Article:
Accounts Commissioner Dillon Moran and Finance Commissioner Minita Sanghvi, as well as county Supervisor Matt Veitch ,also provided picks for the task force. Department of Public Works Commissioner Jason Golub, Public Safety Commissioner James Montagnino and Supervisor Tara Gaston are all anticipated to announce people for the task force at the council’s Feb. 22 meeting.
Gaston also spoke during the meeting Thursday about the issue.
“It’s important to realize that the parents’ fears are real and ok and logical and justifiable,” she said. “ It’s ok to say I’m scared. It’s ok to say I’m not sure what’s going on. It’s ok to say something weird is going to happen that hasn’t happened before and I don’t know how to deal with it, but I would ask everybody in our community to realize that’s what some people are dealing with on a daily basis.”
Gaston said the county wants to be part of future discussions regarding the shelter since it is mandated to provide Code Blue. She also said the county would not back any plan that put people in danger and that there are policies and procedures in place at the county level to prevent such instances.
Montagnino said that there is a sex offender registry that can be checked and a division of the Police Department is tasked with routinely checking on the status of every registered sex offender.
He also said there is a provision in state law that makes it a crime for a sex offender of a particular level or one whose victim was a child to reside even for a night within 1,000 feet of a school.
During Tuesday’s public comment period many of the speakers who addressed the council supported the idea of a homeless shelter.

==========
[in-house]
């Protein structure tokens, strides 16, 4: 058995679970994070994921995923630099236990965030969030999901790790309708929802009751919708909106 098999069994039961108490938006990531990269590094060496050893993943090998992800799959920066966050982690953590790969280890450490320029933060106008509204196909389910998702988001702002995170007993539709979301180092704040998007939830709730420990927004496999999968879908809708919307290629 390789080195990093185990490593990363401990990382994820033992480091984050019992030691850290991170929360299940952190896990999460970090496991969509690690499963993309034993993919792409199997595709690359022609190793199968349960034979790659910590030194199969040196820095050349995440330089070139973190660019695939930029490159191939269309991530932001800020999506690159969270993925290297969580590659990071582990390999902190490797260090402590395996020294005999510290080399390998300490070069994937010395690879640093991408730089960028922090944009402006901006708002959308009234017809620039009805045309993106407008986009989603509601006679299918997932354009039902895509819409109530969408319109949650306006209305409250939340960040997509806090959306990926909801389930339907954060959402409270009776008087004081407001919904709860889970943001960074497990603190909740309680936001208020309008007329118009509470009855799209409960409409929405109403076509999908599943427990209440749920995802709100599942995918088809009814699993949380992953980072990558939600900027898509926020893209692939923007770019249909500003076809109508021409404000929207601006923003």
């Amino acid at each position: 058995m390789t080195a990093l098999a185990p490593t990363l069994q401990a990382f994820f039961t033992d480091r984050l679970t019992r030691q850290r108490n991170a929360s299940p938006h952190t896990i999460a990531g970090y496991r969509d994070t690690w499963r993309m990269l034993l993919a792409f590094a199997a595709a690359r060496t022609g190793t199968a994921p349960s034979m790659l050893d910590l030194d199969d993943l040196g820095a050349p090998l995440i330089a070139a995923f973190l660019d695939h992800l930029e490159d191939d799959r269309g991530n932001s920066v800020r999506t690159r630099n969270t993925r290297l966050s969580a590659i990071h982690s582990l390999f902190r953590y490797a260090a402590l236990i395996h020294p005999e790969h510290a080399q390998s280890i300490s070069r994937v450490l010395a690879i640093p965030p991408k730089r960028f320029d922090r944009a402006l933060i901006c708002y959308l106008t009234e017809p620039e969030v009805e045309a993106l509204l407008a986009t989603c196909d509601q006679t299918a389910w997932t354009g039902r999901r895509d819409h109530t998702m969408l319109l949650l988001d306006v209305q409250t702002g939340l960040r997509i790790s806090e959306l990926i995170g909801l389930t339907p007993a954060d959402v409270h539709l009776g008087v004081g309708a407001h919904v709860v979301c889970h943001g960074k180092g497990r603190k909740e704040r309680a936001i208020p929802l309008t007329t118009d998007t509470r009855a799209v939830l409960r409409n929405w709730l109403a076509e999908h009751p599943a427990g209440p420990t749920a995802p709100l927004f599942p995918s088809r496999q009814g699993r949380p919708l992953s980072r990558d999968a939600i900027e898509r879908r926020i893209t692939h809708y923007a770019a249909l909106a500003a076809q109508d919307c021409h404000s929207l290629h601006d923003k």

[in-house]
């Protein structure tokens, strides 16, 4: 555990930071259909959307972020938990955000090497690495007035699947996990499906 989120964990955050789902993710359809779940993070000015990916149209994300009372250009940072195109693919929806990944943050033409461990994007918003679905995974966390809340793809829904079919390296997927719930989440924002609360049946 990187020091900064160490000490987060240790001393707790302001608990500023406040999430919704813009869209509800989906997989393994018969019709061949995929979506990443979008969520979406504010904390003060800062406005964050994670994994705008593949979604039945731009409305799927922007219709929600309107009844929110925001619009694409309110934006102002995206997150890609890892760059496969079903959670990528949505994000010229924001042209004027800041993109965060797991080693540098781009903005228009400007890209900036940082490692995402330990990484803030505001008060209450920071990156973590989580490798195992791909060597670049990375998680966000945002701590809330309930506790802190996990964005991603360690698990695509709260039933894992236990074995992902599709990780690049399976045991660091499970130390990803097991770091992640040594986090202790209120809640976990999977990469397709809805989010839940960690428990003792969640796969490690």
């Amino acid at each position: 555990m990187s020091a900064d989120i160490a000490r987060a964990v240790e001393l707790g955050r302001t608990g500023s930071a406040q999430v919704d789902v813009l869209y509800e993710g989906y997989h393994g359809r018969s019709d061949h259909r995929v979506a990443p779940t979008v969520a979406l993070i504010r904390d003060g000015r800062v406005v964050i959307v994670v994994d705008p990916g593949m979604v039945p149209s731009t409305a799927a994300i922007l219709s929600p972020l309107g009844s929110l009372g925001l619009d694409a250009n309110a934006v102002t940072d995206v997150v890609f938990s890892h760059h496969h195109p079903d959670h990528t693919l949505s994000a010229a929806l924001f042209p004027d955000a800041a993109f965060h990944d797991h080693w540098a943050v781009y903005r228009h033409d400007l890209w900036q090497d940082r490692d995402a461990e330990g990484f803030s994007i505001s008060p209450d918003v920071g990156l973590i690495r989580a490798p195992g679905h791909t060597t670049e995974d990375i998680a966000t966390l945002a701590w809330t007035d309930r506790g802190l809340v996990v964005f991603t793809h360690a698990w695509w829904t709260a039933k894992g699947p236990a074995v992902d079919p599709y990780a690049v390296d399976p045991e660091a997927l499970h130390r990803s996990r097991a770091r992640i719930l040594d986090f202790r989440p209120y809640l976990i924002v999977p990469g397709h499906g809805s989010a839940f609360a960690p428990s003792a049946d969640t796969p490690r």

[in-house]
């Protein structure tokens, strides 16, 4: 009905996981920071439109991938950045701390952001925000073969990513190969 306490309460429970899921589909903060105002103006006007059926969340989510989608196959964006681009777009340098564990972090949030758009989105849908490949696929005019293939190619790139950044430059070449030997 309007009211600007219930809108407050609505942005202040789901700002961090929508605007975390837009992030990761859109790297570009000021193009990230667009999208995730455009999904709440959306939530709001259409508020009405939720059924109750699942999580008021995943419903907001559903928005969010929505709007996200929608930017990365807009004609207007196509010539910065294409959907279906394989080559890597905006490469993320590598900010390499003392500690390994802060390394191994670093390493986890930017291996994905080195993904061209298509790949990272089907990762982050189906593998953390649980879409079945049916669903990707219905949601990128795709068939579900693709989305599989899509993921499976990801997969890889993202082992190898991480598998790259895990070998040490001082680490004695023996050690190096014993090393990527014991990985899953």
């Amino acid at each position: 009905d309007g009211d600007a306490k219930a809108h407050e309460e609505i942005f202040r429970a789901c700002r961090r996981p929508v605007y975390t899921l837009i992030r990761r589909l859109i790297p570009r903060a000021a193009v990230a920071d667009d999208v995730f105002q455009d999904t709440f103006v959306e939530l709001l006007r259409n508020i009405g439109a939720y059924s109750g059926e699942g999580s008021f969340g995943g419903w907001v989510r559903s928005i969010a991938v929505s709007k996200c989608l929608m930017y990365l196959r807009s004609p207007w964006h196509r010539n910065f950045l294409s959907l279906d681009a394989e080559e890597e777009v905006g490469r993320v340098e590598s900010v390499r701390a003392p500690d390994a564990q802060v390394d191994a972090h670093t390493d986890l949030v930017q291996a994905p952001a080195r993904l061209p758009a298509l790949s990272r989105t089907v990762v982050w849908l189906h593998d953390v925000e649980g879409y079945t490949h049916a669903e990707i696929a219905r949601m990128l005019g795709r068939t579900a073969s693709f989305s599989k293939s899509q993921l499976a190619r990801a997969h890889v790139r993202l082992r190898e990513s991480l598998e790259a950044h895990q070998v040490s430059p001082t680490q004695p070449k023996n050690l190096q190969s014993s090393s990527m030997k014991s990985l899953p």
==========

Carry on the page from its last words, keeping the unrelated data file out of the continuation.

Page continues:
“When you think of your kids and grandkids the Woodlawn [parking] garage doesn’t enter your mind and why should it?” said Dia Kaufman. “You don’t want that to be your kid’s future, no one’s parents ever did and while homelessness is not an inevitability, it is a possibility.”
Saratoga Central Catholic parent Brian Crowe urged the City Council Thursday not to place a homeless shelter near any school. He said that a homeless man urinated on him and exposed himself downtown during the day while he was with his children. He said he’s seen drug use by people who are homeless and he’s also seen them bathing in Congress Park.
“Is this going to happen all the time?,” he said. “No, it’s not, but why would we take that chance that this is going to happen next to a school.”
His comments come after the Albany Diocese Superintendent Giovanni Virgiglio said parents of the school should be part of conversations involving the homeless shelter.
“We condemn any acts of violence or threats of violence against any of those who are looking to bring resolution to a very important issue,” he said Tuesday. “At the same time to dismiss the concerns of parents and not invite them to a dialogue where they can be educated on this issue, informed on this issue and be part of the solutions to serve a very important purpose in this city is a missed opportunity.”
Homelessness Task Force members so far
Co-chair: Kate Forer, reverend at Presbyterian-United Church of Christ
Co-chair: Tom Roohan, Roohan Realty
Member: Lindsey Connors, associate director of RISE Housing and Support Services
Member: Dean Devito, principal at Prime Companies
Member: Jules D’Angelo, activist and formerly homeless
Member: Margaret Fronk, executive director of Wellspring
Member: Hannah Hurley, co-chair of the housing committee with Capital District Democratic Socialist of America
Member: Sherie Grinter, runs Saratoga Stronger
Member: Stephen Towne, former commissioner of accounts, former Shelters of Saratoga Board president